Monday, May 19, 2014
Film Atlas (United Kingdom): Monty Python and the Holy Grail
Film: Monty Python and the Holy Grail (1975)
King Arthur and his loyal squire Patsy ride through Britain in search of worthy knights to join him at Camelot. The low-budget is immediately apparent from the lose interpretation of "ride;" Arthur mimes a steed while Patsy bangs coconuts together to produce the sound of clomping hooves. This fits in with Arthur's dubious authority, quickly undermined during his first encounter: a mud-wallowing peasant-dentist who demonstrates a dismaying degree of wit and contrariness in an impromptu political debate deconstructing the backwardness of monarchal rule by divine right.
Embarrassed, if to proud to admit outright defeat, Arthur moves on to assemble key members of the Knights of the Round Table such as Sir Bedevere, Lancelot, Robin and Galahad before receiving a quest from God to seek the Holy Grail. They come across a castle where they are ruthlessly taunted by a Frenchman with a ridiculous accent who claims his master already has a "vice nice" grail and, after a failed siege involving a Trojan Rabbit, our knights split up to cover more ground. Their further adventures include the botched rescue of an effeminate prince-in-distress, bizarre shrubbery-loving druid knights averse to the word 'it', a castle full of virgins who lure in men using a grail-shaped beacon, an enchanter named... Tim, a shockingly vicious rabbit that can only be destroyed with the Holy Hand Grenade of Antioch, a riddle-spinning bridge-keeper and, finally, one of the funniest anticlimaxes to ever grace the screen.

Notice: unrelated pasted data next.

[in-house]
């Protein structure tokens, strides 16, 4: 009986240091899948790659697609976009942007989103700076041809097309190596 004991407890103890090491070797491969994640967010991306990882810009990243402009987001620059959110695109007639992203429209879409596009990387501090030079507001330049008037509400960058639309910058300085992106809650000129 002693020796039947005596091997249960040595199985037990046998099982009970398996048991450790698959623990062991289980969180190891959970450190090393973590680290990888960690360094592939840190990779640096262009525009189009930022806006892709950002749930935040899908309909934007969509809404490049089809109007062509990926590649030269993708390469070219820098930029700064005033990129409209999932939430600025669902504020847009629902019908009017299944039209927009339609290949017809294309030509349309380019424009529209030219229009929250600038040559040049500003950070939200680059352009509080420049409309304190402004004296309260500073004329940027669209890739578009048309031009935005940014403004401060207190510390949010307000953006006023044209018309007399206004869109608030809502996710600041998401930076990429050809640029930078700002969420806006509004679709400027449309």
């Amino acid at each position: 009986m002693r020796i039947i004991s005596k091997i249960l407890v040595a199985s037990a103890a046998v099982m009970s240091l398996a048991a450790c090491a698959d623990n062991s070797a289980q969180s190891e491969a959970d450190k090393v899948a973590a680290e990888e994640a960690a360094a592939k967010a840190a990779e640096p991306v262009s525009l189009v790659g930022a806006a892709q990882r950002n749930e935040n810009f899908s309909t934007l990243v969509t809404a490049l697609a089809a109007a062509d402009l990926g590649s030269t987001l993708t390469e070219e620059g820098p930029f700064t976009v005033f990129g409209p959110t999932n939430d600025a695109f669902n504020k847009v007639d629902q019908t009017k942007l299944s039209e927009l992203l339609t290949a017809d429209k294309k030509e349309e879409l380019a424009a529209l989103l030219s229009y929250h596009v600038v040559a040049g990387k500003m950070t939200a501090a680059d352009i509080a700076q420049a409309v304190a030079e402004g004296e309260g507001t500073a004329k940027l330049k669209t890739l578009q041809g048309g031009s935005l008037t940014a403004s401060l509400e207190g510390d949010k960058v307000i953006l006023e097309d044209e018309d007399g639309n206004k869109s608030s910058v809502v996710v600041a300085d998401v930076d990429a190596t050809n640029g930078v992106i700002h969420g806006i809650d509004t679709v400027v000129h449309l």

The Monty Python comedy troupe was hot off the success of their multi-season television show, as evidenced by their finely-honed comic tone and timing, but it wasn't a safe bet that their skit-based comedy routines would translate well into a feature-length narrative film, especially one satirizing such a long-shot topic as medieval British legends. But part of Monty Python's brilliance is their unexpected sources of humor and unpredictable absurdities that stick to an overarching theme without getting lost in the details (except for comedic effect).
Such stern topics as witchcraft trials, duels to the death, the recovery of stolen relics, disposing plague-ravaged corpses and even the very sanctity of history itself (not to mention the BBC's coverage of it) are playfully mocked, deflated of pomp via slapstick, skewered with wordplay and broadly parodied through excessive violence and overturning clichés, earning some of the biggest laughs in cinema and permanently ensuring the reputation of British comedy.
The script deserves a great deal of credit. It's among the most quotable works in the English language and gains points for style, variety and dexterity, but it's the pacing that keeps it together: as soon as it fires off a verbal volley or a silly sight-gag it's already nimbly charging into the next scene. It hardly matters if not every scene works for every viewer (the experimental animation sequences and an anachronistic police investigation are often cited as weak points), but with such abundance, breadth and depth of humor it remains a genuine pleasure even after many viewings.